Every now and then, my mother’s old admonition, “You’re too young!” actually rings true. Even if in this case, it wasn’t so much youth as a lack of education.
When I was in high school, Queen came out with their classic album Night at the Opera. (Yes, I’m that old.) I had it and listened to it incessently, as did most of my friends. We loved the music, but we argued about one song. It was called “’39” and it seemed pretty murky to us.
It was well done, but it was filled with mysterious lyrics about a land beyond the stars and weird aging and loss. Some of us thought the song was about time travel. Others thought it was about magic. Yet another group thought it was just one of those mysterious messy lyrics about nothing.
But the song seemed to tell a story, and I always figured that something so unified couldn’t be messy. (Later I learned that assumption was false too.)
Fast forward 30-some years to my most recent birthday. My husband gave me a stereo for my office. It had a CD player that plays MP3s and a tape player and a record player all built into one. I did what I always do when I get a new stereo–I played Queen full blast to see if the system could handle something that complex. It could.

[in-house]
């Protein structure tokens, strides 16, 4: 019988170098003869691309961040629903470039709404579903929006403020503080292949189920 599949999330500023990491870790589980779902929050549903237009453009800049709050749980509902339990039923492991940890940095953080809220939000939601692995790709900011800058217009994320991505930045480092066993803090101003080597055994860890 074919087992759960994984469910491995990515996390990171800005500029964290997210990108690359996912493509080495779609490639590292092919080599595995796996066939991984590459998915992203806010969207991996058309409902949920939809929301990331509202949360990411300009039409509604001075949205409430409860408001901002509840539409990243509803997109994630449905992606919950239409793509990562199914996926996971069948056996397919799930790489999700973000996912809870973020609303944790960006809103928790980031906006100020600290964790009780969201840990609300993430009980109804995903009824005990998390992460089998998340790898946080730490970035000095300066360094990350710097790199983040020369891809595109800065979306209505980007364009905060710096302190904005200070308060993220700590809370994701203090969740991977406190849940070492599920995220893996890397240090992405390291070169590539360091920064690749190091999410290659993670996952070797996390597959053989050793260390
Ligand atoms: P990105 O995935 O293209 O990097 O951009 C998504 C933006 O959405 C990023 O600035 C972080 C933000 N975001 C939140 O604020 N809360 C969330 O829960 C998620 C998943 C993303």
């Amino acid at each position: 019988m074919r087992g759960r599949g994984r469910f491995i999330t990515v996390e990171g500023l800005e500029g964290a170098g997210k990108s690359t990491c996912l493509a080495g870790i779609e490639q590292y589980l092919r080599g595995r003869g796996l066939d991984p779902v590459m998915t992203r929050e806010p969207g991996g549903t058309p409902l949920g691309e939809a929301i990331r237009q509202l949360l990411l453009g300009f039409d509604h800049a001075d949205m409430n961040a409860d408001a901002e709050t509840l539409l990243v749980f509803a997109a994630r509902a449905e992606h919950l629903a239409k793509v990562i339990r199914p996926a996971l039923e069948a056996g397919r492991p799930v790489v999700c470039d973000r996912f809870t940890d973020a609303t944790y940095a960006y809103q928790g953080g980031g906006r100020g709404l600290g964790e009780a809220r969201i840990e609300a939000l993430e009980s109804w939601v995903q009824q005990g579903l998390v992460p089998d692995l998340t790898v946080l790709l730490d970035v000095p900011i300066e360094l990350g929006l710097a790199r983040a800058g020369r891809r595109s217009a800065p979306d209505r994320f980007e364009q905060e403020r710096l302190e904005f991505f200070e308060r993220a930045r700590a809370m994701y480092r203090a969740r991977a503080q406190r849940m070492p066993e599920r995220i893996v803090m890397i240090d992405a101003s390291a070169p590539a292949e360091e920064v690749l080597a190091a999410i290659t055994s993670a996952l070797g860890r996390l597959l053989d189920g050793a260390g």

But that wasn’t the revelation. The revelation was “39.” You see, that night, I chose Night at the Opera, and I actually listened to it for the first time since college. And lo and behold, “39” made sense.
It’s a science fiction song. It’s about relativity. It’s a perfect little examination of the theory. A heartbreaking examination as a matter of fact.
Then I read that the song’s author, Brian May, one of the surviving members of Queen, recently returned to school and got his doctorate in astrophysics. Well, duh. Then I look at my Queen album covers and realize that one, News of the World, has a Kelly Freas cover. And I realize that my favorite band might have been a favorite because of a shared interest–sf/f.
Fascinating stuff. And kinda fun. And way cool to revisit part of my past and learn something new. (Not to mention having an old mystery solved.)
You can download the album here. Or just listen to “39.” And try to imagine a group of 15-year-olds who knew nothing about physics trying to understand this one.